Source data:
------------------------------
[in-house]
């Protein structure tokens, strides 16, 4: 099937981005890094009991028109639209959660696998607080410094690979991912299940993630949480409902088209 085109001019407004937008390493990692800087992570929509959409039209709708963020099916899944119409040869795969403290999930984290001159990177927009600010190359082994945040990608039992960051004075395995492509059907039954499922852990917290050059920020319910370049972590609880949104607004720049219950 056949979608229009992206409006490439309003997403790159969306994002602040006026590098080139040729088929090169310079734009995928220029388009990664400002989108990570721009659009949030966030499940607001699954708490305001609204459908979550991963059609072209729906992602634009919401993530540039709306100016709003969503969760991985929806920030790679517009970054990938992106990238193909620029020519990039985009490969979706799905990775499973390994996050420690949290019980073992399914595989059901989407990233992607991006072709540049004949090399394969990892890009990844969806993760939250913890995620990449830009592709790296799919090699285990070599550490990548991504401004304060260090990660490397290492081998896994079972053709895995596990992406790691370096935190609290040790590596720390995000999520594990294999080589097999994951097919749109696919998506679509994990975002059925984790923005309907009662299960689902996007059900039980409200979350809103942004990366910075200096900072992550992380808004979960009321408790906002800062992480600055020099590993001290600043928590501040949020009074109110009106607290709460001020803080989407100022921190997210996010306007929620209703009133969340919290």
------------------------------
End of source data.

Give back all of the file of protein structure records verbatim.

[in-house]
């Protein structure tokens, strides 16, 4: 099937981005890094009991028109639209959660696998607080410094690979991912299940993630949480409902088209 085109001019407004937008390493990692800087992570929509959409039209709708963020099916899944119409040869795969403290999930984290001159990177927009600010190359082994945040990608039992960051004075395995492509059907039954499922852990917290050059920020319910370049972590609880949104607004720049219950 056949979608229009992206409006490439309003997403790159969306994002602040006026590098080139040729088929090169310079734009995928220029388009990664400002989108990570721009659009949030966030499940607001699954708490305001609204459908979550991963059609072209729906992602634009919401993530540039709306100016709003969503969760991985929806920030790679517009970054990938992106990238193909620029020519990039985009490969979706799905990775499973390994996050420690949290019980073992399914595989059901989407990233992607991006072709540049004949090399394969990892890009990844969806993760939250913890995620990449830009592709790296799919090699285990070599550490990548991504401004304060260090990660490397290492081998896994079972053709895995596990992406790691370096935190609290040790590596720390995000999520594990294999080589097999994951097919749109696919998506679509994990975002059925984790923005309907009662299960689902996007059900039980409200979350809103942004990366910075200096900072992550992380808004979960009321408790906002800062992480600055020099590993001290600043928590501040949020009074109110009106607290709460001020803080989407100022921190997210996010306007929620209703009133969340919290």